Mediterr J Rheumatol 2016;27(4):194-7
Intracardiac thrombosis in a young female as first presentation of primary antiphospholipid syndrome: A case report
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First Propaedeutic Department of Internal Medicine, Rheumatologic Unit, Laikon Hospital and Joint Academic Rheumatology Programme of School of Medicine, National and Kapodistrian University of Athens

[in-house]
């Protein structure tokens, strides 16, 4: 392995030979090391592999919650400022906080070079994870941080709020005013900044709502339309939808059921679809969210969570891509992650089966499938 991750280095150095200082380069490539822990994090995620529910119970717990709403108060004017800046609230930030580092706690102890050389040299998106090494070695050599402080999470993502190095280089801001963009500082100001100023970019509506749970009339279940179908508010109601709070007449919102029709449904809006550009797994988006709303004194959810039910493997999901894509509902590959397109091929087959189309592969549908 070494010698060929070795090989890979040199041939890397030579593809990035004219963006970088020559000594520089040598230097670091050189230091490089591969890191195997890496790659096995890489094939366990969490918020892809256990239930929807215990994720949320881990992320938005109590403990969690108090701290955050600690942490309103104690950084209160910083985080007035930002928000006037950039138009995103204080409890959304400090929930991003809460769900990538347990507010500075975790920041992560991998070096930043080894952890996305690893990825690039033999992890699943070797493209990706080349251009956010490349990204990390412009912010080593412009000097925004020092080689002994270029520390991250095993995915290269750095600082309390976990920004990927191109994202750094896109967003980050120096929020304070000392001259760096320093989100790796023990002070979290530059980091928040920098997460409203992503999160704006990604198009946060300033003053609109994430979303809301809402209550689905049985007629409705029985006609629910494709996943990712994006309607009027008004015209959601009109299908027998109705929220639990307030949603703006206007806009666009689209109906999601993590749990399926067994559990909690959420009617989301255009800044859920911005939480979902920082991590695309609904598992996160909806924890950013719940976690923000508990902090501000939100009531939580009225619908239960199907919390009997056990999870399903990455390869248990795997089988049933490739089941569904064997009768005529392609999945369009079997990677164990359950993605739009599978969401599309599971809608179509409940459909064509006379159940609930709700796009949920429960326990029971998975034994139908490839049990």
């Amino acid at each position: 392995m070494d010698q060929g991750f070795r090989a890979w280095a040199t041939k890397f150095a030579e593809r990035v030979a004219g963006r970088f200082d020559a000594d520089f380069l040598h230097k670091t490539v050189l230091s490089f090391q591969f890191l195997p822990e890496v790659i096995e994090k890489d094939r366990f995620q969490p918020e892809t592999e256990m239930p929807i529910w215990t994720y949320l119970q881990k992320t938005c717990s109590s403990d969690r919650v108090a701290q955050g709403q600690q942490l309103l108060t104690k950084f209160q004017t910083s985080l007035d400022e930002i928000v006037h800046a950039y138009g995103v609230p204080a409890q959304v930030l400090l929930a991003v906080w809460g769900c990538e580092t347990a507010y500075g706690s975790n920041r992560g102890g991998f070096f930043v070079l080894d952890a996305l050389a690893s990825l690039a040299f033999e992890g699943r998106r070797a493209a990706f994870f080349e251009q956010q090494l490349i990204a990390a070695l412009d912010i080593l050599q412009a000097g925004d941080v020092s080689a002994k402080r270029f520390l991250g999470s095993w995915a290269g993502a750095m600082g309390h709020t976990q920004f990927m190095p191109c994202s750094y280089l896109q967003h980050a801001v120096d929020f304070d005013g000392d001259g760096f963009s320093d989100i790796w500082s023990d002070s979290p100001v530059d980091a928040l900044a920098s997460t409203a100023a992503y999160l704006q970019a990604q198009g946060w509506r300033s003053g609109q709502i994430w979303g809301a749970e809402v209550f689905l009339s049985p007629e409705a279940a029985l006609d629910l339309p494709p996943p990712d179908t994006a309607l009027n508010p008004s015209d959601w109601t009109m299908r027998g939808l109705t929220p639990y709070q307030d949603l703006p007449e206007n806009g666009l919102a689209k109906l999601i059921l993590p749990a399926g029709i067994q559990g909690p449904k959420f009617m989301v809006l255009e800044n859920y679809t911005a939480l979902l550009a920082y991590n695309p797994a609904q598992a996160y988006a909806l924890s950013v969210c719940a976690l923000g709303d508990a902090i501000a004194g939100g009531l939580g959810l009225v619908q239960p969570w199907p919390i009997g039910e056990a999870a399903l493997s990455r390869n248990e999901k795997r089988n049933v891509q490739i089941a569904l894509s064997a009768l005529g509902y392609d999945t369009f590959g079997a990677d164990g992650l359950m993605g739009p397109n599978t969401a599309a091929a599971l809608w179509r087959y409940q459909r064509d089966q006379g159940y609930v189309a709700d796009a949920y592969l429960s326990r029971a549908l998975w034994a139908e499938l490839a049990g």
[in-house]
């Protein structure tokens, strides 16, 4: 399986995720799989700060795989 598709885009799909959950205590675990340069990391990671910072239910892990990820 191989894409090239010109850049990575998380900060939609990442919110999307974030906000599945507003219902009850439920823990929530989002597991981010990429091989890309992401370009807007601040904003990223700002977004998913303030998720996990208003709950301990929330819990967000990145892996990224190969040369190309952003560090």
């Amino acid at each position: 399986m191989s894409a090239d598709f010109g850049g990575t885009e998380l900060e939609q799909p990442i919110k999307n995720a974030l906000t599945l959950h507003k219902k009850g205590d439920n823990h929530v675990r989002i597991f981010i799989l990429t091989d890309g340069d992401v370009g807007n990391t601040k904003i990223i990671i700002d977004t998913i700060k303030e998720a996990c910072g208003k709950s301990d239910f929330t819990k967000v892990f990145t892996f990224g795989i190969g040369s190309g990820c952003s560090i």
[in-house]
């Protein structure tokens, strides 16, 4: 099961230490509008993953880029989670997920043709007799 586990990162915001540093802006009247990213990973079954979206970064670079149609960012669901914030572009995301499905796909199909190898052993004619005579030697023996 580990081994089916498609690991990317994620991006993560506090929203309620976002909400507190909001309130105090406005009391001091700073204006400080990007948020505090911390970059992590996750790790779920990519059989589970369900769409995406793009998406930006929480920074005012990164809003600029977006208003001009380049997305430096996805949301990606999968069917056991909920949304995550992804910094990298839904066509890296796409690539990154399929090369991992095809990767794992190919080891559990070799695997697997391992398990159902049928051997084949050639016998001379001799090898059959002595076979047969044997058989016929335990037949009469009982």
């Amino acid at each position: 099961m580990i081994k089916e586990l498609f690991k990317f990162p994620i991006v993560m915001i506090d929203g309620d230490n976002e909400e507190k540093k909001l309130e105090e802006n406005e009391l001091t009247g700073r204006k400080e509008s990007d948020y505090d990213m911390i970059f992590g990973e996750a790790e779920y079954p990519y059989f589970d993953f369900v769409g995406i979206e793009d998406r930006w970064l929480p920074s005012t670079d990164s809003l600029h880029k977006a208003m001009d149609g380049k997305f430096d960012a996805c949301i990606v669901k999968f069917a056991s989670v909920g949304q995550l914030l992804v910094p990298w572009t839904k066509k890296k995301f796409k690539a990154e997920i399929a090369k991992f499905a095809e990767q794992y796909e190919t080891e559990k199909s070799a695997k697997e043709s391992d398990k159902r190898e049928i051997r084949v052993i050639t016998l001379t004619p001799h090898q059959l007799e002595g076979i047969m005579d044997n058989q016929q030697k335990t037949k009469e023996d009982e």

Primary antiphospholipid syndrome (PAPS) is an entity characterized by spontaneous and recurrent abortion and recurrent vascular thromboses (arterial and venous). Intracardiac thrombosis is a rare but life-threatening complication of PAPS. Herein we describe a 21 year-old woman admitted to hospital due to left pleurodynia and shortness of breath with no history of thrombotic events. Helix chest tomography scan disclosed pulmonary embolism as well as a filling defect of the inferior vena cava, which in subsequent cardiac magnetic resonance (MRI) proved to be intracardiac thrombus. Laboratory tests showed triple positivity for antiphospholipid antibodies, renal involvement and thrombocytopenia; PAPS, possibly catastrophic, was diagnosed. The patient was treated with iv pulses of corticosteroids, cyclophosphamide, intravenous immunoglobulin and oral anticoagulation (INR levels between 2.5 and 3), improved gradually and was discharged after 15 days of hospitalization. At 6-month follow-up new cardiac MRI revealed complete resolution of the thrombus. Patients with APS that present with pulmonary embolism should be investigated for the possibility of intracardial thrombus. Indefinite anticoagulation treatment in these patients is warranted due to high recurrence rates.